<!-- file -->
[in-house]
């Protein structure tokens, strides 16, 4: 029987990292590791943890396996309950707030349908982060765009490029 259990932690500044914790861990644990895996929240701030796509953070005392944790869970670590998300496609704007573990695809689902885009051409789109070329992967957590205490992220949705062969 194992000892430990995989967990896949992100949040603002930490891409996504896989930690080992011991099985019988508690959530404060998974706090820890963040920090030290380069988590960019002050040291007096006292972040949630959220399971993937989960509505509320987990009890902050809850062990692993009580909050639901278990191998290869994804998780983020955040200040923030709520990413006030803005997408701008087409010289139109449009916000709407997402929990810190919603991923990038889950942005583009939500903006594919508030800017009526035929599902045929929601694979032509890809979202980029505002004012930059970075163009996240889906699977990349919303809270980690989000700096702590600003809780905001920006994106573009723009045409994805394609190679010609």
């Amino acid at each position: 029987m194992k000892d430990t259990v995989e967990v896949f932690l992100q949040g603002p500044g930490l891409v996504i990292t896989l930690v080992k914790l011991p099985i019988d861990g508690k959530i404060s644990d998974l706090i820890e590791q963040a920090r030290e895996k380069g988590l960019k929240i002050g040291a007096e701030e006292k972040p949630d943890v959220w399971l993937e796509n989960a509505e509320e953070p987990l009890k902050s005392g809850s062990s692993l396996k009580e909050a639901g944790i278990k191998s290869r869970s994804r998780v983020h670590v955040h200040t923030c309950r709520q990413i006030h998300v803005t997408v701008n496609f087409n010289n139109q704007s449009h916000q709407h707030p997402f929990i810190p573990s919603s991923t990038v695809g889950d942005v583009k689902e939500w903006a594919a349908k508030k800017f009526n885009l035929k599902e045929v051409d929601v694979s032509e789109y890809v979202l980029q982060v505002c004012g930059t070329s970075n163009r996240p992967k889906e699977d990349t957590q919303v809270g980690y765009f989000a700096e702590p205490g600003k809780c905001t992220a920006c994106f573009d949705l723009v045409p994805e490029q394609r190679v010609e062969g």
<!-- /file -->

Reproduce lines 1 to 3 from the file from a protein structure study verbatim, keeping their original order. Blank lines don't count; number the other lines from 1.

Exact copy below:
[in-house]
């Protein structure tokens, strides 16, 4: 029987990292590791943890396996309950707030349908982060765009490029 259990932690500044914790861990644990895996929240701030796509953070005392944790869970670590998300496609704007573990695809689902885009051409789109070329992967957590205490992220949705062969 194992000892430990995989967990896949992100949040603002930490891409996504896989930690080992011991099985019988508690959530404060998974706090820890963040920090030290380069988590960019002050040291007096006292972040949630959220399971993937989960509505509320987990009890902050809850062990692993009580909050639901278990191998290869994804998780983020955040200040923030709520990413006030803005997408701008087409010289139109449009916000709407997402929990810190919603991923990038889950942005583009939500903006594919508030800017009526035929599902045929929601694979032509890809979202980029505002004012930059970075163009996240889906699977990349919303809270980690989000700096702590600003809780905001920006994106573009723009045409994805394609190679010609």
């Amino acid at each position: 029987m194992k000892d430990t259990v995989e967990v896949f932690l992100q949040g603002p500044g930490l891409v996504i990292t896989l930690v080992k914790l011991p099985i019988d861990g508690k959530i404060s644990d998974l706090i820890e590791q963040a920090r030290e895996k380069g988590l960019k929240i002050g040291a007096e701030e006292k972040p949630d943890v959220w399971l993937e796509n989960a509505e509320e953070p987990l009890k902050s005392g809850s062990s692993l396996k009580e909050a639901g944790i278990k191998s290869r869970s994804r998780v983020h670590v955040h200040t923030c309950r709520q990413i006030h998300v803005t997408v701008n496609f087409n010289n139109q704007s449009h916000q709407h707030p997402f929990i810190p573990s919603s991923t990038v695809g889950d942005v583009k689902e939500w903006a594919a349908k508030k800017f009526n885009l035929k599902e045929v051409d929601v694979s032509e789109y890809v979202l980029q982060v505002c004012g930059t070329s970075n163009r996240p992967k889906e699977d990349t957590q919303v809270g980690y765009f989000a700096e702590p205490g600003k809780c905001t992220a920006c994106f573009d949705l723009v045409p994805e490029q394609r190679v010609e062969g």